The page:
Bombs away

WW II is just around the corner, literally it seems. Let me take you back nearly 64 years and show you...

The 486th Bombardment Group of the USAAF was stationed at Sudbury, Suffolk. The group was reassigned from the 92nd to the 4th combat bombardment wing in November 1944 when things were about to turn even nastier on Mainland Europe. After the Norman invasion in June the advancing Allies had logistical problems. Supplies could not keep up with the pace of the advancement. There were no deep sea ports available, Antwerp harbour had not yet been cleared of German control. Allies had to put some mayor offensives on hold. Prime goal was to capture the Ruhr area, Germany's key industrial capacity.
The Boeing B-17 Flying Fortress was the first mass-produced heavy bomber with four engines. It was most widely used for daylight strategic bombing of military and industrial targets. On November 16, 1944 lt Rapp and his crew flying B17G DL 43-37985 partook in Operation Queen. Their load was destined for the Düren area. Approximately 22,000 people lived in Düren at that time, and 3,000 of them died during this bombing raid. On the return run to Station 174 they got hit by German anti aircraft fire, which took out two of their engines. The crew bailed out from the aircraft, parachuting into friendly area of the 9th US Army.

The stricken bomber however crashed into a farm, destroying the home, outbuildings and killing two women. A tiny, commemorative plaque is on the side of a building close to the main road. It is one of three buildings still standing after the crash.The green arrow points at the third house, further down is the crash site. The perspex commemorator is hardly visible, good old curiosity compelled me to cross the road and take a look at it.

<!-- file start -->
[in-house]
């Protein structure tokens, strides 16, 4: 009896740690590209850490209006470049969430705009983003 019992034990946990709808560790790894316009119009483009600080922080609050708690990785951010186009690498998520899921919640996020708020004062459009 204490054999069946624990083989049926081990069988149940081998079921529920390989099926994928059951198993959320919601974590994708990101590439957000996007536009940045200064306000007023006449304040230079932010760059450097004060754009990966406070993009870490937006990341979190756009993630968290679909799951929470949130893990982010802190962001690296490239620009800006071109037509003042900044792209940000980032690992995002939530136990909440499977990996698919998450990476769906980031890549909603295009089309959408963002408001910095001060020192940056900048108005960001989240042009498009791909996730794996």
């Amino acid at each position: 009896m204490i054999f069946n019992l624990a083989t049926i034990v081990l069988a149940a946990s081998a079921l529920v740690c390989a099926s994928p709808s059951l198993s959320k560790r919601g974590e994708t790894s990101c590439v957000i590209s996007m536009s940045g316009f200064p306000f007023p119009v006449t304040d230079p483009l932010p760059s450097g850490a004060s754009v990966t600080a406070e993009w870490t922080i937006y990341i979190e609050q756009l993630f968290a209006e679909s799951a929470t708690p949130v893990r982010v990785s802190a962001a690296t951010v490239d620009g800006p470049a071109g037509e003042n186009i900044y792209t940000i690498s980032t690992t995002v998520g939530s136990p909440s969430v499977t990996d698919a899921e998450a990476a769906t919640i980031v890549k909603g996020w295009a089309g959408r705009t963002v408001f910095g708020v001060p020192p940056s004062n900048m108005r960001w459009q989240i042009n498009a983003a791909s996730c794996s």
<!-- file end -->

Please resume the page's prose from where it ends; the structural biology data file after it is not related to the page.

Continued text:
Today, North East of Sudbury hardly anything is left of AAF Station 174. It was decommissioned in 1945. Arial shots from when the base was operational and today's satellite image, we still see remnants of the runways, most buildings have been demolished. A small patch of green strip is still being used today by an aero club.
Loss of human life always is a tragedy, but the lives of two civilians is in stark contrast to the annihilation of thousands of lives the bomber was being part of just an hour or so earlier. I think we should commemorate that too and add a few lines to the ornamental tablet.

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